While writing this letter I got to my feet to go and give a few brushstrokes to a canvas in progress – specifically, it’s the one with the ravaged pines against a red, orange, yellow sky – yesterday it was very fresh – pure, dazzling tones – well while writing to you I don’t know what thoughts came to me, and upon looking at my canvas I told myself, that’s not it. So I took a colour that appears as matt, dirty white on the palette, which one obtains by mixing white, green and a little carmine, I slashed this green tone all over the sky, and there you are, from a distance it softens the tones by breaking them up. And yet it would seem that one spoils and dirties the canvas. Do misfortune and sickness not do this with us and our health, and are we not worth more just as we are, in fate, the great destiny that carries us away, than serene and well according to our own vague ideas and desires of possible happiness? I don’t know.
Some of my paintings, when I compare them to others, certainly do bear the trace that it’s a sick man who paints them, and I can assure you that I don’t do it deliberately. But despite myself, my calculations end up at broken tones. Bernard has parents who grudgingly house and feed him, often reproaching him for still not earning money. So the house there is sometimes a hell, but no one works so much with so few expenses to my knowledge. Anyway he’s a fine, really Parisian boy, very elegant. He was to go off to be a soldier this year, but for health reasons it has been postponed to next year.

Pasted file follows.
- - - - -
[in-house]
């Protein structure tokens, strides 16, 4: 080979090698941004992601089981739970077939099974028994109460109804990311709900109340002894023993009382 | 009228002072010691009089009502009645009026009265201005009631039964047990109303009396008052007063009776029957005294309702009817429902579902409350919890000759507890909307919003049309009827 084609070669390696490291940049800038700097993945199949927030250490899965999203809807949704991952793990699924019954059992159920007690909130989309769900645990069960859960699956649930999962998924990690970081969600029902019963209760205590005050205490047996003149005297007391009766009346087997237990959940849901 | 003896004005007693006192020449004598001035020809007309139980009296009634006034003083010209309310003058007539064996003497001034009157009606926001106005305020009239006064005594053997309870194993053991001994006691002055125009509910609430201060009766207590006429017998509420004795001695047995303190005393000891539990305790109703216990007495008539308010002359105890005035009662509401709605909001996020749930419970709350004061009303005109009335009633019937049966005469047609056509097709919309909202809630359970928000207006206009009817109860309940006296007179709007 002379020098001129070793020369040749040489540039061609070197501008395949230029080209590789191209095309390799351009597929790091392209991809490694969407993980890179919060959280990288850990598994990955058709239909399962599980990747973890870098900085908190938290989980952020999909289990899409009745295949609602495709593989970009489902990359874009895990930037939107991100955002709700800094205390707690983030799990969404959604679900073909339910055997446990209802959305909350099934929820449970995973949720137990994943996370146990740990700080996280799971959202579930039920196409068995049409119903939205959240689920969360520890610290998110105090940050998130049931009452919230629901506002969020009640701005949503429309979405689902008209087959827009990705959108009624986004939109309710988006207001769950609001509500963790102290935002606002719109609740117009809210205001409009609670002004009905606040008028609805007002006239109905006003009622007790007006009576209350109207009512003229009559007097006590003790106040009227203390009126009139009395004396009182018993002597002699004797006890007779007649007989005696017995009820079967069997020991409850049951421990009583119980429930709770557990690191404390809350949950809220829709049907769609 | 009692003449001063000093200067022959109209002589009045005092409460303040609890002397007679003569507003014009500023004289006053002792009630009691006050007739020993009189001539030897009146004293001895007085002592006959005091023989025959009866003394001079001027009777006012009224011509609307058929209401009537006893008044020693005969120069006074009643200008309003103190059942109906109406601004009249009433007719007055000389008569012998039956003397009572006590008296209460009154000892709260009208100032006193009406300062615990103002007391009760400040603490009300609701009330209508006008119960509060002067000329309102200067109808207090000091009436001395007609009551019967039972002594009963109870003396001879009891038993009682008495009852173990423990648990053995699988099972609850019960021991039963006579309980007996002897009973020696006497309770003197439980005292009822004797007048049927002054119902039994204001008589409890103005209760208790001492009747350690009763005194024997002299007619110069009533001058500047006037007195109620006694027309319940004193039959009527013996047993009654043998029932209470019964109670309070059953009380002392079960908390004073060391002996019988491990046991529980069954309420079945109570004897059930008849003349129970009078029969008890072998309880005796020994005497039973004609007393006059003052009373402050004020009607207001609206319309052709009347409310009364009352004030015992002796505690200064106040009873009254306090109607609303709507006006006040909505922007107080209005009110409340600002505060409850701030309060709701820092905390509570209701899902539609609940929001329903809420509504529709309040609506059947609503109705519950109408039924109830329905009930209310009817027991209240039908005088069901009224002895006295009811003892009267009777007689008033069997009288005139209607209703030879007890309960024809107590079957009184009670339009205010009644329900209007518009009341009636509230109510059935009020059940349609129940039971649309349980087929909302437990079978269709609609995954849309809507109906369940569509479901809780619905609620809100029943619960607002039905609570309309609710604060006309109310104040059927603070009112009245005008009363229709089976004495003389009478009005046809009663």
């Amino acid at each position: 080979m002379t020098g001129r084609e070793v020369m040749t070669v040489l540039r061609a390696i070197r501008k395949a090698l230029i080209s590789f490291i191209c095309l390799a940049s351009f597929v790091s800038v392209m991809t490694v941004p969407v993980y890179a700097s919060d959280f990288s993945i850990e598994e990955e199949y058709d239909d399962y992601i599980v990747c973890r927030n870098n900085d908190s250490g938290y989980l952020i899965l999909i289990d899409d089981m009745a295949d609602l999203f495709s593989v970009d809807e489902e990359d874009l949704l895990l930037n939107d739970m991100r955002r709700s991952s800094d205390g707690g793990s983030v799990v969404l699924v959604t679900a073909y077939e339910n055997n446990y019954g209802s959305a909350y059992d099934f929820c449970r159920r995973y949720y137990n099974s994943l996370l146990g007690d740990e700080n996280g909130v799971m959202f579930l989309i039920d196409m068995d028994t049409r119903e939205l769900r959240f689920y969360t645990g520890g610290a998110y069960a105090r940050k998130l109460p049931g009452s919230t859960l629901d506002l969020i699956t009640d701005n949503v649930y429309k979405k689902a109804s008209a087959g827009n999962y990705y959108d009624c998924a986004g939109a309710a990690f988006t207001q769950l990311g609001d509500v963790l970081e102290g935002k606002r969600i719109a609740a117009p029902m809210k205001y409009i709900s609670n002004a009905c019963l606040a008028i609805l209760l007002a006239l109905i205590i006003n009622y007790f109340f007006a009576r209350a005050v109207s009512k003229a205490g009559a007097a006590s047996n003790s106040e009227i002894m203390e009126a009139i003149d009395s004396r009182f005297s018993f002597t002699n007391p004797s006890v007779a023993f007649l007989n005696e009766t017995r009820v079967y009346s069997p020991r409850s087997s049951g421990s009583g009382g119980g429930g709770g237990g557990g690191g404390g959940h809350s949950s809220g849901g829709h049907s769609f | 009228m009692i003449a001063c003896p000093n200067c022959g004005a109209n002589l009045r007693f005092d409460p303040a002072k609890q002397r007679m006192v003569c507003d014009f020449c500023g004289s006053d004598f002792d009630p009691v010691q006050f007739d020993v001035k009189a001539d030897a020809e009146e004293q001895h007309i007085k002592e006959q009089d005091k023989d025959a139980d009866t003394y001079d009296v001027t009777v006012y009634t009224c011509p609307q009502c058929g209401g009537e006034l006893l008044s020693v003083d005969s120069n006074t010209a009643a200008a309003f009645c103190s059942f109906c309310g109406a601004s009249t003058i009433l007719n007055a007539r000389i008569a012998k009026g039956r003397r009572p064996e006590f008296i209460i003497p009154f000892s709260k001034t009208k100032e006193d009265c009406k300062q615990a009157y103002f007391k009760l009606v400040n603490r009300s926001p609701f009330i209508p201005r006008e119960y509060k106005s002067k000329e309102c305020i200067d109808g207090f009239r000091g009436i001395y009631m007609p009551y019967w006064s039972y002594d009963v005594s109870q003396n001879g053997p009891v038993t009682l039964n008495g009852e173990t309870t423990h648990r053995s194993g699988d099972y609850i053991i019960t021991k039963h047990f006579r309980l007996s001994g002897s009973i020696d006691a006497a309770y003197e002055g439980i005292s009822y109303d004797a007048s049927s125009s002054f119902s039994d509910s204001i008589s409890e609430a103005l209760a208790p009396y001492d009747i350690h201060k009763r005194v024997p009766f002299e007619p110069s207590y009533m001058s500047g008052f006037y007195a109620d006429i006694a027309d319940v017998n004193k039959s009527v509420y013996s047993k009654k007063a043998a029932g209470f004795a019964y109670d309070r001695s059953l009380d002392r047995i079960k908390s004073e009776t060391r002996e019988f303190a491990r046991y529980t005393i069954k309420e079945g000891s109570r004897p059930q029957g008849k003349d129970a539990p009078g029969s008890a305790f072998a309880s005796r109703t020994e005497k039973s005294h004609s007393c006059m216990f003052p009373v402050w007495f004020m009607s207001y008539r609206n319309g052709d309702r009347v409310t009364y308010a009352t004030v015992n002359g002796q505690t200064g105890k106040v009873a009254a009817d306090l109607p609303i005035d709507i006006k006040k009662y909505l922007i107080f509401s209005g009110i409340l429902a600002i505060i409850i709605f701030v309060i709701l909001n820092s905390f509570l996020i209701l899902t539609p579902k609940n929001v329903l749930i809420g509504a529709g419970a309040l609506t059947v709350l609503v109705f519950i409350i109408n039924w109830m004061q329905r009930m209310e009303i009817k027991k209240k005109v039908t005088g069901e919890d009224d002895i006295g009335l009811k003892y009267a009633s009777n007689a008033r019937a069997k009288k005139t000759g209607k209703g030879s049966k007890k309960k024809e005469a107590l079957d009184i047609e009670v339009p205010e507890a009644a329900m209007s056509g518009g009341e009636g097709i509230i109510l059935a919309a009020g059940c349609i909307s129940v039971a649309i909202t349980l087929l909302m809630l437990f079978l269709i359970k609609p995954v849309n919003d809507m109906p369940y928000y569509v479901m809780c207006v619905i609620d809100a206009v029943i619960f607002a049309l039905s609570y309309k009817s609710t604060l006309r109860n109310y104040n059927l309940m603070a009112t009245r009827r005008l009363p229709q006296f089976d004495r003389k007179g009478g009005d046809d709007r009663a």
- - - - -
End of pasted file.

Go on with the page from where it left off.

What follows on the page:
I must go and work some more, more soon, I kiss you affectionately in thought.

Ever yours,


Br. 1990: 829 | CL: W16
From: Vincent van Gogh
To: Willemien van Gogh
Date: Saint-Rémy-de-Provence, Monday, 9 or Tuesday, 10 December 1889

1. Regarding the new apartment, see letter 826, n. 2.
2. Herengracht in Leiden, where Mrs van Gogh and Willemien lived at number 100. On the same (west) side of the canal, the building at no. 44 and the adjacent premises housed the blanket factory Gebroeders Van Wijk & Co., established by the manufacturer Willem Frederik Verhey van Wijk. The factory produced woollen blankets and woollen yarn, as well as knitted piece goods (RAL).
3. Mulberry tree (F 637 / JH 1796 [2847]).
4. Theo had written to Willemien on 27 November about Vincent’s participation in the exhibition of Les Vingt in Brussels: ‘Vincent has sent me a lot of his work recently, including many things that are good ... Next year he will be invited to exhibit in Brussels in an association of young artists, two of whom have come to see his work and found it very interesting. Fortunately his health is good again and, if he suffers no new crisis, he’ll move a bit closer to us in the spring’ (FR b926).